The Rush 2011 review, Brands Hatch 25/6th June

Start Ramps Graham Driver

Very few British Slalom Skaters can resist the draw of Brands Hatch. Since the seventies, the Kent Motor Racing Circuit has been the spiritual home of British Slalom Competition. Having played host to Martin Sweeney’s Guinness Book of Records 100 Cone Challenge, the Grand Prix Section at Hawthorn Hill has to be on every skater’s checklist for racing.

How easy is it to gain permission to use this part of the track? Not very. We last skated here in 2005 with American skaters Richie Carrasco and Michael Dong. An event at Brands makes the Olympics look like a regular trip to the gym. It was a combination of Rob Ashby’s stoic perseverance, diplomatic dexterity and inability to understand negative response that opened doors again. And Glen Horncastle from Modified Live saying ‘why the Devil not?’ With numbers support from Jamie Tharp at Dangerous Decks, The Rush 2011 was on. Time was heard to creak as vintage skaters zombied back in to life to take on the new blood.

Overnight rain had the racers on edge. The weather reports had suggested the reverse. Water was dripping from the bridge on Hawthorn Hill that was just after the traditional start point. Sliding hazard. With team effort the Octane Sport ramps and timing gear were rapidly moved to the steeper part of the hill just below the bridge, ensuring that riders were thrown straight in to the fastest part of the slope.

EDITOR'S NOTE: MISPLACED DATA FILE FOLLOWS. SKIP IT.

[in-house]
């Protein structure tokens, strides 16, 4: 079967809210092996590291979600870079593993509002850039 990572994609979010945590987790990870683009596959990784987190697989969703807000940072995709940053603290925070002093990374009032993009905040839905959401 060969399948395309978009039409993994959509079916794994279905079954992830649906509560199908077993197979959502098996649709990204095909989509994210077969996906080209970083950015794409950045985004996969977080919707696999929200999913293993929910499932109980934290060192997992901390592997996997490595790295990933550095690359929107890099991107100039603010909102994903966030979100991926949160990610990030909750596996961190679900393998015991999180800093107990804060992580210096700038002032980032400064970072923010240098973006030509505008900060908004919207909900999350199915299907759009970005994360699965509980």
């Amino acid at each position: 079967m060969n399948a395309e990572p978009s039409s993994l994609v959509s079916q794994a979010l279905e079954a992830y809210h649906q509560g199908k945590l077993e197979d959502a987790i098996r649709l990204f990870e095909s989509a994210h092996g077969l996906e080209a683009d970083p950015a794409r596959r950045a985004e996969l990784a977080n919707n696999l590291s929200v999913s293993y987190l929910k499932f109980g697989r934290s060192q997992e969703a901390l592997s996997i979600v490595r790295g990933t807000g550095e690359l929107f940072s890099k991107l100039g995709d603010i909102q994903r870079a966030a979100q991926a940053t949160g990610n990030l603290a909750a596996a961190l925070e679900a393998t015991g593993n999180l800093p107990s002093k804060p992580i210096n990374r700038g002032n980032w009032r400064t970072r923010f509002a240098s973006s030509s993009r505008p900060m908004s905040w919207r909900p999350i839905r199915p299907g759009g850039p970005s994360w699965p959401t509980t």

Whilst registration was ongoing, Chris Linford and Pig City’s Mmedo Duffort set a hybrid slalom course that started out with a rapid left turn to cut pace, followed by wide, sweeping rhythmic sections and a final third of two tight groups of cones which could throw the complacent off balance and test the agility of a rider at speed. A carnage area.

Mike Allison and Paul Coupe started the running and were quickly put to the sword by the challenging course. It took Brands old-hand Frank Wheeler to open the qualifying account with a time of 18.74 seconds, using the flowing ski-stance style of the seventies. With Pat Holden running a 17.35, it was left to tactical late runners Louis ‘Slipa’ Selby and Bruno Oliveira to blitz the pace. Along with Sam Gordon, both qualified with times in the sixteens; Bruno achieving a group best of 16.41 seconds. It became clear that faster times were being set on the right-hand, orange course. Team Octane held places first, second and third.